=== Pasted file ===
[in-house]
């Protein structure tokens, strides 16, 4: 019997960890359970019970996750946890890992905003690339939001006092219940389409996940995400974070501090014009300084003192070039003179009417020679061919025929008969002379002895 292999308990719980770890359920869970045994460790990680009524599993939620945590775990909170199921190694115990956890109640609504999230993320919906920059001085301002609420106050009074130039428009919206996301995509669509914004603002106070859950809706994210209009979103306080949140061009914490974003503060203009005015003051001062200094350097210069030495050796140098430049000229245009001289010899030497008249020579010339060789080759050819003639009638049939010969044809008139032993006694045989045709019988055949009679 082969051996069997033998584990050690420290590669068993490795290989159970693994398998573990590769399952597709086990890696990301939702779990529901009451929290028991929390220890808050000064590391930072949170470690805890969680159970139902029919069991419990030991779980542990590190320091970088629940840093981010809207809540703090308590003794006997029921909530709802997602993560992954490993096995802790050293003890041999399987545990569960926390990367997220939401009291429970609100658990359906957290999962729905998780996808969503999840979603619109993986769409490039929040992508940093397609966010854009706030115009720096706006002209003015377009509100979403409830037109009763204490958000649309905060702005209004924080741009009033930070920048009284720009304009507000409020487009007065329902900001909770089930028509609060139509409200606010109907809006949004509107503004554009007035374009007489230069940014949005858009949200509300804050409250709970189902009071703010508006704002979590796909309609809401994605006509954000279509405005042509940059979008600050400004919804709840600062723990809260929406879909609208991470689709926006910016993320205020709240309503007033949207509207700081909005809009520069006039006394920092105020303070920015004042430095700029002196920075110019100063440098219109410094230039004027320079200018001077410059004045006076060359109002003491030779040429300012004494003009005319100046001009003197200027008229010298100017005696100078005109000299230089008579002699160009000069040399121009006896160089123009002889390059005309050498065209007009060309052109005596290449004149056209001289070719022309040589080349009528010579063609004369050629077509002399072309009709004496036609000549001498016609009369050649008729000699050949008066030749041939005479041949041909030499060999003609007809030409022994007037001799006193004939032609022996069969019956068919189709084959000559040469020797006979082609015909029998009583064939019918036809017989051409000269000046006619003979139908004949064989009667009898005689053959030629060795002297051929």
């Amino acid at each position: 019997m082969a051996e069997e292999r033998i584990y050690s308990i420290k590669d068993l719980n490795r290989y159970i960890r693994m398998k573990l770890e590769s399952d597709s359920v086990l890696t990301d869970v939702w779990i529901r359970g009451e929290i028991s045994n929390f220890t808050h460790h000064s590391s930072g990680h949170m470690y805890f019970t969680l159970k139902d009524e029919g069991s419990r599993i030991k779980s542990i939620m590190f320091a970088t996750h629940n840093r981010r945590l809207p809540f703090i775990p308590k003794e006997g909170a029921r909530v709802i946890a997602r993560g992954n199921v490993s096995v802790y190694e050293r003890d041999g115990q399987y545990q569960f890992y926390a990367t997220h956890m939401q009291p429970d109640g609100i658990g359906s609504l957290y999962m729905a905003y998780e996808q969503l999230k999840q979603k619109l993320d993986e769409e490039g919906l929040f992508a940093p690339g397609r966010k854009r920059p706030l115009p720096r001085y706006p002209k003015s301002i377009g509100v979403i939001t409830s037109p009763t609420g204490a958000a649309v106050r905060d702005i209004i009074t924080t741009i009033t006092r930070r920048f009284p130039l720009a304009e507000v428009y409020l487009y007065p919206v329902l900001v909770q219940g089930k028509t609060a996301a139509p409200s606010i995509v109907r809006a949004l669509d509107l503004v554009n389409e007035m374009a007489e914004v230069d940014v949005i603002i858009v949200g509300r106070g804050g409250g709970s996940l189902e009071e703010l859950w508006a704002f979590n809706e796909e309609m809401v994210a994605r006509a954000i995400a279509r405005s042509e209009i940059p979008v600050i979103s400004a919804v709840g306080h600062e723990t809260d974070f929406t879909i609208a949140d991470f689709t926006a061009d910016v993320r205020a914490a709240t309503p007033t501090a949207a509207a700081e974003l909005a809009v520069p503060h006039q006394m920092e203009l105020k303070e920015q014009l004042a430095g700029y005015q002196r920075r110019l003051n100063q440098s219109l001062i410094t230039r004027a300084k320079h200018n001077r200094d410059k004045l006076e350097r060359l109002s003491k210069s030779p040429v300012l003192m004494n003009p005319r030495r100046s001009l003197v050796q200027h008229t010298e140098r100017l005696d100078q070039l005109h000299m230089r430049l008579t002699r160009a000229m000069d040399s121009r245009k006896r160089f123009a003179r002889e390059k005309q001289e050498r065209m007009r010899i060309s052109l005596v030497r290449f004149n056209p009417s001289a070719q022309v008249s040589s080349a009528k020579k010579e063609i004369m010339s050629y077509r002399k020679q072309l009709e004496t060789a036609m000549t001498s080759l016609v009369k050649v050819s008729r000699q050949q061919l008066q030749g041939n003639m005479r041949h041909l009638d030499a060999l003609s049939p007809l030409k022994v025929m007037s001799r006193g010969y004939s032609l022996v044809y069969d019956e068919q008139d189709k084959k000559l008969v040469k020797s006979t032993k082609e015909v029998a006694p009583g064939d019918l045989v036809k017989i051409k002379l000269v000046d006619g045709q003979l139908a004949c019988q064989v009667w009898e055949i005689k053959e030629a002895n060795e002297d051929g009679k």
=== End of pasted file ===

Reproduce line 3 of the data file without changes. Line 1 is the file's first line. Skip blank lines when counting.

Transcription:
């Amino acid at each position: 019997m082969a051996e069997e292999r033998i584990y050690s308990i420290k590669d068993l719980n490795r290989y159970i960890r693994m398998k573990l770890e590769s399952d597709s359920v086990l890696t990301d869970v939702w779990i529901r359970g009451e929290i028991s045994n929390f220890t808050h460790h000064s590391s930072g990680h949170m470690y805890f019970t969680l159970k139902d009524e029919g069991s419990r599993i030991k779980s542990i939620m590190f320091a970088t996750h629940n840093r981010r945590l809207p809540f703090i775990p308590k003794e006997g909170a029921r909530v709802i946890a997602r993560g992954n199921v490993s096995v802790y190694e050293r003890d041999g115990q399987y545990q569960f890992y926390a990367t997220h956890m939401q009291p429970d109640g609100i658990g359906s609504l957290y999962m729905a905003y998780e996808q969503l999230k999840q979603k619109l993320d993986e769409e490039g919906l929040f992508a940093p690339g397609r966010k854009r920059p706030l115009p720096r001085y706006p002209k003015s301002i377009g509100v979403i939001t409830s037109p009763t609420g204490a958000a649309v106050r905060d702005i209004i009074t924080t741009i009033t006092r930070r920048f009284p130039l720009a304009e507000v428009y409020l487009y007065p919206v329902l900001v909770q219940g089930k028509t609060a996301a139509p409200s606010i995509v109907r809006a949004l669509d509107l503004v554009n389409e007035m374009a007489e914004v230069d940014v949005i603002i858009v949200g509300r106070g804050g409250g709970s996940l189902e009071e703010l859950w508006a704002f979590n809706e796909e309609m809401v994210a994605r006509a954000i995400a279509r405005s042509e209009i940059p979008v600050i979103s400004a919804v709840g306080h600062e723990t809260d974070f929406t879909i609208a949140d991470f689709t926006a061009d910016v993320r205020a914490a709240t309503p007033t501090a949207a509207a700081e974003l909005a809009v520069p503060h006039q006394m920092e203009l105020k303070e920015q014009l004042a430095g700029y005015q002196r920075r110019l003051n100063q440098s219109l001062i410094t230039r004027a300084k320079h200018n001077r200094d410059k004045l006076e350097r060359l109002s003491k210069s030779p040429v300012l003192m004494n003009p005319r030495r100046s001009l003197v050796q200027h008229t010298e140098r100017l005696d100078q070039l005109h000299m230089r430049l008579t002699r160009a000229m000069d040399s121009r245009k006896r160089f123009a003179r002889e390059k005309q001289e050498r065209m007009r010899i060309s052109l005596v030497r290449f004149n056209p009417s001289a070719q022309v008249s040589s080349a009528k020579k010579e063609i004369m010339s050629y077509r002399k020679q072309l009709e004496t060789a036609m000549t001498s080759l016609v009369k050649v050819s008729r000699q050949q061919l008066q030749g041939n003639m005479r041949h041909l009638d030499a060999l003609s049939p007809l030409k022994v025929m007037s001799r006193g010969y004939s032609l022996v044809y069969d019956e068919q008139d189709k084959k000559l008969v040469k020797s006979t032993k082609e015909v029998a006694p009583g064939d019918l045989v036809k017989i051409k002379l000269v000046d006619g045709q003979l139908a004949c019988q064989v009667w009898e055949i005689k053959e030629a002895n060795e002297d051929g009679k």